Recently elected to the Baseball Hall of Fame, Ken Griffey Jr. will be the honorary starter for Sunday's Daytona 500.
Griffey, who lives in Central Florida, received a record-breaking 99.32 percent of the vote (437 of 440) by the Baseball Writers' Association of America. He played 22 seasons - 13 with the Seattle Mariners, nine with the Cincinnati Reds and less than one season with the Chicago White Sox. In his 22 seasons, Griffey was a 13-time All-Star, 10-time Gold Glove winner and 1997 American League MVP; he is also ranked sixth on the career home run list (630).
"We're honored to welcome baseball great Ken Griffey Jr. as the honorary starter for the Daytona 500," Daytona International Speedway president Joie Chitwood III said. "We're looking forward to having such a legendary athlete wave the green flag on the first Great American Race in the world's first motorsports stadium."
Perhaps Stewart-Haas Racing needs a good group cleanse to get rid of the bad juju involving the No. 14 team.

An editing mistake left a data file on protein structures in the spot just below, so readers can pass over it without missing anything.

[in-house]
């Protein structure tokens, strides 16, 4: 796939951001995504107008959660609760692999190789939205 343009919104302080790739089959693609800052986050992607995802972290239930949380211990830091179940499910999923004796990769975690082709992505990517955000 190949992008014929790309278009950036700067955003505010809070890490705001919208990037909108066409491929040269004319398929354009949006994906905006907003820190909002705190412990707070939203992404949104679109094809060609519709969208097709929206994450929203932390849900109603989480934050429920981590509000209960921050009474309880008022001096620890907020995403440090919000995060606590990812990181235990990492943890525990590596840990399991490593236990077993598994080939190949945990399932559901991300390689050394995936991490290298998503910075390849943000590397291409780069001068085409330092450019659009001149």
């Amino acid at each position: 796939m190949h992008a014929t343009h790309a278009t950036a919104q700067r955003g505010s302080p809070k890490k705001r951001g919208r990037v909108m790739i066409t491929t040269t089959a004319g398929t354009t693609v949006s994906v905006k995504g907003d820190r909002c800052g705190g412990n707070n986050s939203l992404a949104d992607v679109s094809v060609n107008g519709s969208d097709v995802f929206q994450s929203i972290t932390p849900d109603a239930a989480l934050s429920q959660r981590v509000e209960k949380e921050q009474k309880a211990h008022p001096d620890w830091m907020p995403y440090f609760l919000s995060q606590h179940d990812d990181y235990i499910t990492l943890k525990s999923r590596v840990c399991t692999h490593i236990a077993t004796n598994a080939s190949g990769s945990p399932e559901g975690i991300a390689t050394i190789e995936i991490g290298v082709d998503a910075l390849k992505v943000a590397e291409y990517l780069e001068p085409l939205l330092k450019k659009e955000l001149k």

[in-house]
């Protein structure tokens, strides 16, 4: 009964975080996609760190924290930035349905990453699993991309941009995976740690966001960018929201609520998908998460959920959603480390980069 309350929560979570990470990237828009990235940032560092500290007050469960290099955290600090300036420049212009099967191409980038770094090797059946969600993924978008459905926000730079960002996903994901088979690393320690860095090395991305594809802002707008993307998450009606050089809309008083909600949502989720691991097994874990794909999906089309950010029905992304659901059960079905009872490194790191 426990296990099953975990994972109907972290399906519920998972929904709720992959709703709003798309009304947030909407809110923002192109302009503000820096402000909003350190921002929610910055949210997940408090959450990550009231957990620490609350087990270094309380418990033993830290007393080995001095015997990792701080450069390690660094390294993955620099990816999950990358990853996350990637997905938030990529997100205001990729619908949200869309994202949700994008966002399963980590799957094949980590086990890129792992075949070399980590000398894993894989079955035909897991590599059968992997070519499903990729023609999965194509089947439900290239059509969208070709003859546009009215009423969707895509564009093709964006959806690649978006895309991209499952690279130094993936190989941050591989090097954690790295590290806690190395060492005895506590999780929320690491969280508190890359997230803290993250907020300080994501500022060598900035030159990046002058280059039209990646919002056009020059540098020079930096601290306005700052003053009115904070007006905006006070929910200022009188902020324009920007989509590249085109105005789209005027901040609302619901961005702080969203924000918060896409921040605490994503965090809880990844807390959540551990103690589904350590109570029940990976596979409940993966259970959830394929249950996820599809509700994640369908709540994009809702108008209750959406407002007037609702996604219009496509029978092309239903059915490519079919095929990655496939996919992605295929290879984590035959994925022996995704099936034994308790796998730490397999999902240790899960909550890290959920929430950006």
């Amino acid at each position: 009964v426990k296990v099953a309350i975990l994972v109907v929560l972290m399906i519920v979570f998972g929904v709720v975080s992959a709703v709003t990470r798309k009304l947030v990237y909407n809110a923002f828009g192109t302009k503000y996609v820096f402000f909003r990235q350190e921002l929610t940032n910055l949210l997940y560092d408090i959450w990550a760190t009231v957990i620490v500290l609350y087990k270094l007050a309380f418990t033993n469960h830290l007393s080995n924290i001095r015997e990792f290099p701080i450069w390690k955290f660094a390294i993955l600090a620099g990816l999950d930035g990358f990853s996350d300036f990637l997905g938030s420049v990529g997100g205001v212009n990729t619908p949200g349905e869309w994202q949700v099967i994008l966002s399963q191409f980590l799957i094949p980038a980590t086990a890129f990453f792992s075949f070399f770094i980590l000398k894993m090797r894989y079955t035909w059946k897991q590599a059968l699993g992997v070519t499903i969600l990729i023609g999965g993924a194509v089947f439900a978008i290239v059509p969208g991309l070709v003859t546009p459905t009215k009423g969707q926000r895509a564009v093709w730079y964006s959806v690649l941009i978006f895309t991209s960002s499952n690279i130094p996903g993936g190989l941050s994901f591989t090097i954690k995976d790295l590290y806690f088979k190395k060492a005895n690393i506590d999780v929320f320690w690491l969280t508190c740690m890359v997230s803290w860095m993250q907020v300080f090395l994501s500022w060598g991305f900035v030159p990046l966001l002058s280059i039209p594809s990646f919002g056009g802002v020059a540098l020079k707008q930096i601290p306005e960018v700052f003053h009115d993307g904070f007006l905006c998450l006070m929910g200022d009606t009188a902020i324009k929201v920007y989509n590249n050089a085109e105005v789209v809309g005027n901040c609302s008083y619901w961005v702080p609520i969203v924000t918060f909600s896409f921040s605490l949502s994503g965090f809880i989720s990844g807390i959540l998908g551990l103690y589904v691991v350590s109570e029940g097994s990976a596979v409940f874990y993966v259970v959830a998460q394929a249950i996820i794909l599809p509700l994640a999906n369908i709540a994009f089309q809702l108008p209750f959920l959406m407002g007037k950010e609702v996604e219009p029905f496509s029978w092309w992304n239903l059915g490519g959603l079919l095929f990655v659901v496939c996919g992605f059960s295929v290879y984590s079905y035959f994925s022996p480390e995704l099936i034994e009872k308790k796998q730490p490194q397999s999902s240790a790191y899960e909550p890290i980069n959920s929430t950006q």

Brian Vickers, the replacement driver for Tony Stewart, lasted 24 laps in Saturday night's Sprint Unlimited before he was taken out in a multi-car accident.
"It was a hard hit," said Vickers, who was treated at the infield care center at Daytona International Speedway and released. "They are never fun. You blow a right-rear tire, you hit driver-side at 200 mph, but that is part of racing. That is all the risk we take. I'm fine. I feel fine. I was having fun. I was having a blast actually.
"It was just so much fun to get out there with those guys and rub fenders again and race hard. It's such a fun race. I hate we are not going to be able to put this Mobil 1 Chevy in Victory Lane. I think we really had a shot at it. I'm back racing, I'm having fun and the Daytona 500 is next week. I don't have a lot to complain about."
Then it got worse on Sunday: Vickers and teammate Kevin Harvick were ruled to have non-compliant track bars and had their qualifying times disallowed. They will start at the rear of the field during Thursday's qualifying duel races.
Stewart, who is set to compete in his final Cup season, injured his back while on an ATV in Phoenix recently and is out indefinitely.
NASCAR's new overtime rules don't seem much different than the old overtime rules, based on the small sample size of the Sprint Unlimited.
"Nothing different because we took the white flag under green, so if it was last year's green-white-checkered policy it would have been the same," Daytona 500 defending champion Joey Logano said. "It never came into play. The only way it would have is if the caution came out before we got to the white flag, so the rule didn't come into play to be any different this time."